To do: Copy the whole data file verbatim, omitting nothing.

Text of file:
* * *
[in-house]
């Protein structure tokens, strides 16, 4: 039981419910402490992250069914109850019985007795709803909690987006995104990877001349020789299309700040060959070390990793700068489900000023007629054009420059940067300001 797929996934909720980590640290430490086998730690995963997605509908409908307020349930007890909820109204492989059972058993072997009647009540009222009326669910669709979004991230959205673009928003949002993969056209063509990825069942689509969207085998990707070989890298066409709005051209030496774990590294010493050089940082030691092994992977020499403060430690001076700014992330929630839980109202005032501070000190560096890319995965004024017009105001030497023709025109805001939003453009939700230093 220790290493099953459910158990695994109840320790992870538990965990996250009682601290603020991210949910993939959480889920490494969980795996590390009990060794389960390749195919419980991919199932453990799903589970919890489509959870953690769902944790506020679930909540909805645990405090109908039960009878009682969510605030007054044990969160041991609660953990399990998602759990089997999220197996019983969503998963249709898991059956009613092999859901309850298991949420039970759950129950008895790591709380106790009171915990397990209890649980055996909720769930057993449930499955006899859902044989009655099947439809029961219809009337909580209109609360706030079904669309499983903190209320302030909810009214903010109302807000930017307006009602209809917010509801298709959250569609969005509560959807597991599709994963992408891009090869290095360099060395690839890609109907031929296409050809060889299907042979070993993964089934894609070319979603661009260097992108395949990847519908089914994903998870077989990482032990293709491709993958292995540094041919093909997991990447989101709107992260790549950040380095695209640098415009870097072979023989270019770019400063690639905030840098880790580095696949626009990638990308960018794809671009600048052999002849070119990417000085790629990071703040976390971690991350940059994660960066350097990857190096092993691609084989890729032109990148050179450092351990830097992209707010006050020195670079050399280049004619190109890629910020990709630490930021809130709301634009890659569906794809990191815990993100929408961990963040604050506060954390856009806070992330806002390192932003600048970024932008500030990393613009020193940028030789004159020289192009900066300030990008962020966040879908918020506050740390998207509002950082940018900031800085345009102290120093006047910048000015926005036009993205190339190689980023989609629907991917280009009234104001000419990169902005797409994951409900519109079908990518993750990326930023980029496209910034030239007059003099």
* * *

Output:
[in-house]
């Protein structure tokens, strides 16, 4: 039981419910402490992250069914109850019985007795709803909690987006995104990877001349020789299309700040060959070390990793700068489900000023007629054009420059940067300001 797929996934909720980590640290430490086998730690995963997605509908409908307020349930007890909820109204492989059972058993072997009647009540009222009326669910669709979004991230959205673009928003949002993969056209063509990825069942689509969207085998990707070989890298066409709005051209030496774990590294010493050089940082030691092994992977020499403060430690001076700014992330929630839980109202005032501070000190560096890319995965004024017009105001030497023709025109805001939003453009939700230093 220790290493099953459910158990695994109840320790992870538990965990996250009682601290603020991210949910993939959480889920490494969980795996590390009990060794389960390749195919419980991919199932453990799903589970919890489509959870953690769902944790506020679930909540909805645990405090109908039960009878009682969510605030007054044990969160041991609660953990399990998602759990089997999220197996019983969503998963249709898991059956009613092999859901309850298991949420039970759950129950008895790591709380106790009171915990397990209890649980055996909720769930057993449930499955006899859902044989009655099947439809029961219809009337909580209109609360706030079904669309499983903190209320302030909810009214903010109302807000930017307006009602209809917010509801298709959250569609969005509560959807597991599709994963992408891009090869290095360099060395690839890609109907031929296409050809060889299907042979070993993964089934894609070319979603661009260097992108395949990847519908089914994903998870077989990482032990293709491709993958292995540094041919093909997991990447989101709107992260790549950040380095695209640098415009870097072979023989270019770019400063690639905030840098880790580095696949626009990638990308960018794809671009600048052999002849070119990417000085790629990071703040976390971690991350940059994660960066350097990857190096092993691609084989890729032109990148050179450092351990830097992209707010006050020195670079050399280049004619190109890629910020990709630490930021809130709301634009890659569906794809990191815990993100929408961990963040604050506060954390856009806070992330806002390192932003600048970024932008500030990393613009020193940028030789004159020289192009900066300030990008962020966040879908918020506050740390998207509002950082940018900031800085345009102290120093006047910048000015926005036009993205190339190689980023989609629907991917280009009234104001000419990169902005797409994951409900519109079908990518993750990326930023980029496209910034030239007059003099």